Mature Life Features

Cecil Scaglione, Editor


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By Pat Neisser, Mature Life Features

NANTUCKET, Mass. —- Time on this island is warped back to the 17th century whaling era.

This outcropping 30 miles off Cape Cod has gray- and white-shingled homes dating back more than a couple of hundred years, charming historic villages, ancient lighthouses, and miles of bike paths all wrapped up in pristine beaches.

Its popularity is such that traffic is at a standstill during July and August. Installing even one stop light drew the residents’ wrath, as did the idea of speed bumps. And limiting cars was a no-no to the Massachusetts Department of Transportation.

The time to come here is spring or fall. The very lowest rates are found during the “quiet season,” January through March, but many businesses are closed then. Spring, before tourists swarm over this 14-by-3 1/2-mile island, and fall, after they leave, offer stunning blue skies and cool crisp days on uncrowded cobblestone streets. Spring blooms into a bounty of colors. Fall’s crimson-colored leaves create a luxurious landscape. In either season, the island’s mood is relaxed. You’ll meet local residents and get to know the real Nantucket. Visitors are likely to include bird watchers as well as fishermen after striped bass and bluefish.

If feasible, leave your car on the mainland and take a flight or ferry here. Driving on the island is a nuisance. Shuttles, buses, and bikes do the job, and, mostly, you can walk. You can stroll through Nantucket Town where all the action is. Shops and restaurants dot the streets. Island specialities include scrimshaw (carved ivory), and gold and silver pendants called “Sailor’s Valentines” that once were made out of shells. Grass baskets and colorful sportswear are popular. During the cooler months, cable-knit sweaters and warm jackets are the norm.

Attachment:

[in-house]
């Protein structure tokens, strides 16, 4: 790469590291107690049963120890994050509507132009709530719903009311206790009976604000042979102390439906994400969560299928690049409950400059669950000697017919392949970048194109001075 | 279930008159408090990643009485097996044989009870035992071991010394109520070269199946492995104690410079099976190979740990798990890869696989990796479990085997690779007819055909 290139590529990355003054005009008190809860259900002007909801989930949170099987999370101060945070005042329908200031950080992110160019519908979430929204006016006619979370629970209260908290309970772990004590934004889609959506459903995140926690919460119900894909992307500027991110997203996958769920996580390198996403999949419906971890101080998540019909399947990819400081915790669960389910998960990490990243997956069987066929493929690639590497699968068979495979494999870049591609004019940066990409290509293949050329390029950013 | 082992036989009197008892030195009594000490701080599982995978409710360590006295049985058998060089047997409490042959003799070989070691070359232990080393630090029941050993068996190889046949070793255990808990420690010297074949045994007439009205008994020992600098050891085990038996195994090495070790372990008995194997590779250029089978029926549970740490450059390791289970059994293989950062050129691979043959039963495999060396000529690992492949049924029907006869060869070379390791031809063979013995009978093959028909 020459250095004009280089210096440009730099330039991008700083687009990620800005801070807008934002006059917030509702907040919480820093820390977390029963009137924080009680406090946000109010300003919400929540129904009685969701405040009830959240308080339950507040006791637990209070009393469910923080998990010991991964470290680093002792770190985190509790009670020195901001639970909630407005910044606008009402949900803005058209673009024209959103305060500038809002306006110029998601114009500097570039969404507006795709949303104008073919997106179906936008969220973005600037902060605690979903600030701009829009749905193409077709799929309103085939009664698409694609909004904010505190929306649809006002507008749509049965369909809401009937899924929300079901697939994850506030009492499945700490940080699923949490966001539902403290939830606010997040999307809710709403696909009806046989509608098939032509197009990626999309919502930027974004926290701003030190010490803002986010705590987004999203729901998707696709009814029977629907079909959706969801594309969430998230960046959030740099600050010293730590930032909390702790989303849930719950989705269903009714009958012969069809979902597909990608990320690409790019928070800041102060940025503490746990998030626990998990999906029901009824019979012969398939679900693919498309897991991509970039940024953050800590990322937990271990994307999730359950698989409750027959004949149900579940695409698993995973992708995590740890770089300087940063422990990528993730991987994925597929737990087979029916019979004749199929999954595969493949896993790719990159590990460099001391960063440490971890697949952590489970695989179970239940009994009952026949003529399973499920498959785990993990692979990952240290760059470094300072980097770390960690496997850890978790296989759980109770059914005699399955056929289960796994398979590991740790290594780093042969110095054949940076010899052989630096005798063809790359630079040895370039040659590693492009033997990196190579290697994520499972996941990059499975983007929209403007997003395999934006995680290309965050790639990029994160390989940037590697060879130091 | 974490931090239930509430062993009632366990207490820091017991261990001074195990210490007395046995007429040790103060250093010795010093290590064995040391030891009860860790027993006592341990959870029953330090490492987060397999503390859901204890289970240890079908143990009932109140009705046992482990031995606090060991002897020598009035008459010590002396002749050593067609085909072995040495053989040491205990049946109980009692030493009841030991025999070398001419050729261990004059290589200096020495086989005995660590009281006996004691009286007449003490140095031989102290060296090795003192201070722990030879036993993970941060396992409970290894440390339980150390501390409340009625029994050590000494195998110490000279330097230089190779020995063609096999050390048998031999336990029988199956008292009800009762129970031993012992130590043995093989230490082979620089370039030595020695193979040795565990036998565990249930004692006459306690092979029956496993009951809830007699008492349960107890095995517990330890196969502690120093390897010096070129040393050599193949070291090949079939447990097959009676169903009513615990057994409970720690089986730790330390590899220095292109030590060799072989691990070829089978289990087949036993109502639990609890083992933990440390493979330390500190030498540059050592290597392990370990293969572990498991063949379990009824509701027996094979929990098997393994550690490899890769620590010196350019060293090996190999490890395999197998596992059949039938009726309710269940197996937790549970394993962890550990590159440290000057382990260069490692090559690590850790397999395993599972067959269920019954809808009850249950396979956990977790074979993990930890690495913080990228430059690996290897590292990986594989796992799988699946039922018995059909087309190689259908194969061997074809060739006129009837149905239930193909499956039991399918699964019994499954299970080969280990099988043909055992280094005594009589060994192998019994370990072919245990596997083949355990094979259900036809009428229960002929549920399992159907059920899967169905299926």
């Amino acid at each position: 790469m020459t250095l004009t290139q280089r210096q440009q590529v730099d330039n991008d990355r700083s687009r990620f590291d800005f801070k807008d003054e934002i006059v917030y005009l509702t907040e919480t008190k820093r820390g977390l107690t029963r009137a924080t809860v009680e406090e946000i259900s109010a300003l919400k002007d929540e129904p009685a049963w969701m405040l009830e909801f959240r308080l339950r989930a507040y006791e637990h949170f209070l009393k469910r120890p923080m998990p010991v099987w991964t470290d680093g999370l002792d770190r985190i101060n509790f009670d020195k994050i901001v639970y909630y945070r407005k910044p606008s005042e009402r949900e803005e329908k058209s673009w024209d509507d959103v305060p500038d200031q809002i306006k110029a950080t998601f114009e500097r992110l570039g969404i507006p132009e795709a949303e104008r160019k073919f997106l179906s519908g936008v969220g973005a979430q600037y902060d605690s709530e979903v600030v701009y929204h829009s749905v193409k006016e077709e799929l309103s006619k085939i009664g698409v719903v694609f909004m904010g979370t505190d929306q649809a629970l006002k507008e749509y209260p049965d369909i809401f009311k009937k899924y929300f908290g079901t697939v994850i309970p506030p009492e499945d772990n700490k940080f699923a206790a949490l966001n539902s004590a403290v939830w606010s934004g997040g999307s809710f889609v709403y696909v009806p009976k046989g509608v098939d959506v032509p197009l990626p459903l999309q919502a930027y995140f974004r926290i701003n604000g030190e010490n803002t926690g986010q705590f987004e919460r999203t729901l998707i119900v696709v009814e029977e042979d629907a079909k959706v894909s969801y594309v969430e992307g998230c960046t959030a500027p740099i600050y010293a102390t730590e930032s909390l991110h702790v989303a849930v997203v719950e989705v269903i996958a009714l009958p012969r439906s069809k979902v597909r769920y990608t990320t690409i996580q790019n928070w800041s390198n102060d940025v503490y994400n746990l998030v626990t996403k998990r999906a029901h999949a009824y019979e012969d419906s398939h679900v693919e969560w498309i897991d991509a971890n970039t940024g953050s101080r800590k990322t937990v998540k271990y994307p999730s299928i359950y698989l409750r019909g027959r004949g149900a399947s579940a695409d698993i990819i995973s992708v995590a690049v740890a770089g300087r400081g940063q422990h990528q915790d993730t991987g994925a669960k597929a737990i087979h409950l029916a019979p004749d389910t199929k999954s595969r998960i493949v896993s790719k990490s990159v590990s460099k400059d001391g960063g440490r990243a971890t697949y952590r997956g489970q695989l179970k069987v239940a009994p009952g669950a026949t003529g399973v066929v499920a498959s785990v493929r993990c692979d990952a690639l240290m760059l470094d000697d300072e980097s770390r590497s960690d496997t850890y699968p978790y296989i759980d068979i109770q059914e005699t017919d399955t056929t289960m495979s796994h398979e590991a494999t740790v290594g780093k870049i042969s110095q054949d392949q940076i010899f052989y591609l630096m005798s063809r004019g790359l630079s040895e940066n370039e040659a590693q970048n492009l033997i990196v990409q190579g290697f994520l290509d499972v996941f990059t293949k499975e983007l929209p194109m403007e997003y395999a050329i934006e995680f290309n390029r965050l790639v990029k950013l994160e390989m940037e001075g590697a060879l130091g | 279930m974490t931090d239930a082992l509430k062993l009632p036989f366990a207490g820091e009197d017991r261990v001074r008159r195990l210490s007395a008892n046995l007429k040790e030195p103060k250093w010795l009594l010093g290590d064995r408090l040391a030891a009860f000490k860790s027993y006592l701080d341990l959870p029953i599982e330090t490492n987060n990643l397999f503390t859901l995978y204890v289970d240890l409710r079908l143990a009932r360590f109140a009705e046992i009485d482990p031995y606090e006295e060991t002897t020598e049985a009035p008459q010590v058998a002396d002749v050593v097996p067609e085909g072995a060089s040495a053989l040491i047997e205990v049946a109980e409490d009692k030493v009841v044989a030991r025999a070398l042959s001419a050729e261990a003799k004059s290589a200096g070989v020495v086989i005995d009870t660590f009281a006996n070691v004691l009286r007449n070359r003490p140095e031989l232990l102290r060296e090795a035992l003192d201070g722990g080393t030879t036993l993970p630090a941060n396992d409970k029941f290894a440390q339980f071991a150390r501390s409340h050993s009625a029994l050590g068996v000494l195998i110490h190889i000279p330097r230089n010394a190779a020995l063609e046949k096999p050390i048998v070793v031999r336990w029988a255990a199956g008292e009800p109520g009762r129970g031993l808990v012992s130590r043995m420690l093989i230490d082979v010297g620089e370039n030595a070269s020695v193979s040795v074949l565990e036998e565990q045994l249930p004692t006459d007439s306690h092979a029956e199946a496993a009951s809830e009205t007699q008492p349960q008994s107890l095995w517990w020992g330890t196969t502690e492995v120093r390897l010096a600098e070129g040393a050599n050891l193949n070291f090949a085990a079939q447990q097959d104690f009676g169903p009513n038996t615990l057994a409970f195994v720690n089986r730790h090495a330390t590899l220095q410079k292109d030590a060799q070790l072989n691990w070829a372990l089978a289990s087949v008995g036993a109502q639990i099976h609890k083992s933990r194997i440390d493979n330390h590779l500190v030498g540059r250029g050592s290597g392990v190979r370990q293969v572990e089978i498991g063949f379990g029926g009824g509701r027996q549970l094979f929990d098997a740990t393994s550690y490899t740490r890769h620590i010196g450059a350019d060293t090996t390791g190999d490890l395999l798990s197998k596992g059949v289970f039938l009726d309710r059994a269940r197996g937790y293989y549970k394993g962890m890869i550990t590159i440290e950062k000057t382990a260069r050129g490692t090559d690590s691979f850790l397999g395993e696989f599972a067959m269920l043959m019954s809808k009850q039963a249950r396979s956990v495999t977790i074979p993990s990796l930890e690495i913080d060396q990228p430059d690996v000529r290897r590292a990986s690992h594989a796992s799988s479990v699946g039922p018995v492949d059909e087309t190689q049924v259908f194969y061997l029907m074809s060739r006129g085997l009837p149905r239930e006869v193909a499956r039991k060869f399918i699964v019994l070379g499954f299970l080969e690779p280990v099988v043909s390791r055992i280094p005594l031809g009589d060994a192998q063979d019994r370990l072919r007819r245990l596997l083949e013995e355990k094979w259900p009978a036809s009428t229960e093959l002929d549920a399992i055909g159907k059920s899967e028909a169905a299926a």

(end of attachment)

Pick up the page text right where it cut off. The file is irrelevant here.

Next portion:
Dining on the island is a particular pleasure. Among local specialties is the lobster-roll salad, famous along on the East Coast, as well as steaks and shellfish.

Whether you explore by yourself or take a tour, you’ll pass by cranberry bogs, through villages such as Siasconset (“Sconset” to the locals) clustered around the small bays, and fishermen plying the waters. There are some 800 restored homes and businesses built between 1690 and 1840 along with working lighthouses and historic museums.

The Nantucket Historical Association operates a series of museums and historic properties. Among them is  the Whaling Museum, where you can learn the origin of the Nantucket Sleigh Ride.

Mature Life Features, Copyright 2003

Written by Cecil Scaglione

March 10, 2012 at 12:05 am

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